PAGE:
- On average, primary care physicians make around $186,000 per year
- Doctors spend up to 16 years in school and training
What do doctors do?
Paging Dr. *insert your name here*.
That has a certain ring to it, doesn't it? If you're looking to get into medicine, you've got a lot of school ahead of you. A physician, or M.D. (Medical Doctor), has the option of training in a number of different areas including family practice, pediatrics and surgery.
Most general practitioners and internists work in small family practices, while specialists like cardiologists and anesthesiologists work for hospitals. Hospital physicians work long, irregular hours (nearly half work over 50 hours a week).
How much do doctors make?
The average salary for all primary care physicians is about $186,000 per year. Doctors who specialize in a particular medical field typically need additional training, and thus earn higher salaries. Specialists, on average, earn over $339,000 per year.
What are the education requirements to be a doctor?
Not a fan of school? Go ahead and cross doctor off your list, because a career as a doctor is going to take up to 16 years of schooling. Yes, 16 years. That breaks down into four years of undergraduate work (usually in pre-medicine, biology, chemistry or something similar), four years of medical school and up to eight years of internship, residency and fellowship. Medical schools are highly competitive and require top grades and testing scores to be accepted.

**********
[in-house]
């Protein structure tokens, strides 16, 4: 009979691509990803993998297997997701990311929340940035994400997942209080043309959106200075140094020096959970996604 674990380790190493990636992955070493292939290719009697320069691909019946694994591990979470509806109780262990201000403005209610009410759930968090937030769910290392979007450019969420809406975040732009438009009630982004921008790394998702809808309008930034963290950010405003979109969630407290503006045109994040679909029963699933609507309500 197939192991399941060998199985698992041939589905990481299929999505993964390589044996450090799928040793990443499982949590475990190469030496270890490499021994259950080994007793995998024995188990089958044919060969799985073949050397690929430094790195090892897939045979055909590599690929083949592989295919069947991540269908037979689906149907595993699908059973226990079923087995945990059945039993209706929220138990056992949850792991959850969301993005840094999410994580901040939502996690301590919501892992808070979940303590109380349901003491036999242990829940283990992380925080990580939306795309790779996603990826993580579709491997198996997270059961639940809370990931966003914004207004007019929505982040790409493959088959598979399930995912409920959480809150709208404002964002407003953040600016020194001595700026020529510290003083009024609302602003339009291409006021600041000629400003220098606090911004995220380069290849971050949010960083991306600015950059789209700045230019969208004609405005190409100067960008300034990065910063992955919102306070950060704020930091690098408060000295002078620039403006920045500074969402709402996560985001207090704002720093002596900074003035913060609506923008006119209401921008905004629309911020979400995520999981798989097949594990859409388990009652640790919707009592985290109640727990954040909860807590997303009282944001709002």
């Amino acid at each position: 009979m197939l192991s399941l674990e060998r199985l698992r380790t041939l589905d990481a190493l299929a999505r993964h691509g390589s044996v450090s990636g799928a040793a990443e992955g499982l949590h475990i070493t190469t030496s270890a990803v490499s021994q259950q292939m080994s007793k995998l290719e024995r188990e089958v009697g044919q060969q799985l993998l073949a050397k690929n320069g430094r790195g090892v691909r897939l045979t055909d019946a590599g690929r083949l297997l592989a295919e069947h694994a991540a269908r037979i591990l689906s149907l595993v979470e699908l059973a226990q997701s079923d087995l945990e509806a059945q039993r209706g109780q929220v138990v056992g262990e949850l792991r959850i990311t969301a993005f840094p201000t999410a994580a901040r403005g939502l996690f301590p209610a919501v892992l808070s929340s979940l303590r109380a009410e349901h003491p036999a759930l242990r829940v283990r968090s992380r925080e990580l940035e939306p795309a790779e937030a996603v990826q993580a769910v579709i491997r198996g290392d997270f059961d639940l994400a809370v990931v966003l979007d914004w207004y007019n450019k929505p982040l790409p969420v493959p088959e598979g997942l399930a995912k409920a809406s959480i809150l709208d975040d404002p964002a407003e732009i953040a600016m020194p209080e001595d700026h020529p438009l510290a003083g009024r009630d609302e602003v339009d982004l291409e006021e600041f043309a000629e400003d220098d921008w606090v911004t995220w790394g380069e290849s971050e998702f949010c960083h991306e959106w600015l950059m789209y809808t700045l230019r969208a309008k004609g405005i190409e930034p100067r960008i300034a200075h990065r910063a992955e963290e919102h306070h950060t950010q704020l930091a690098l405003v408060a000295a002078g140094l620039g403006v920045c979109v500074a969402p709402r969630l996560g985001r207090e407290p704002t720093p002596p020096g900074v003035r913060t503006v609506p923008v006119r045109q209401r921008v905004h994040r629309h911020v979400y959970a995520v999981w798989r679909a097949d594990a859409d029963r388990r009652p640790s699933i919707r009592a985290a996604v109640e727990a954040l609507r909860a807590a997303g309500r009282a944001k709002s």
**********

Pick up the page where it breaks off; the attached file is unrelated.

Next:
After school, all doctors must pass the USMLE (United States Medical Licensing Examination) and receive board certification after residency. Board certification is issued by the American Board of Medical Specialists (ABMS).
Career paths for doctors
Most advancement for doctors happens during their education and training. After completing medical school, doctors enter into residencies which last 3 to 8 years depending on specialty. Doctors in hospital settings can oversee teams of other doctors, train residents and even reach the level of hospital directors.
The future of doctors
The BLS (Bureau of Labor Statistics) expects steady growth in doctor positions over the 2008-2018 decade. Because many physicians are anticipated to retire over the next few years, job opportunities will remain steady, especially in low-income and rural areas. Any doctors who service infirmities for elderly patients, like cardiologists or oncologists, will also see increased job opportunities.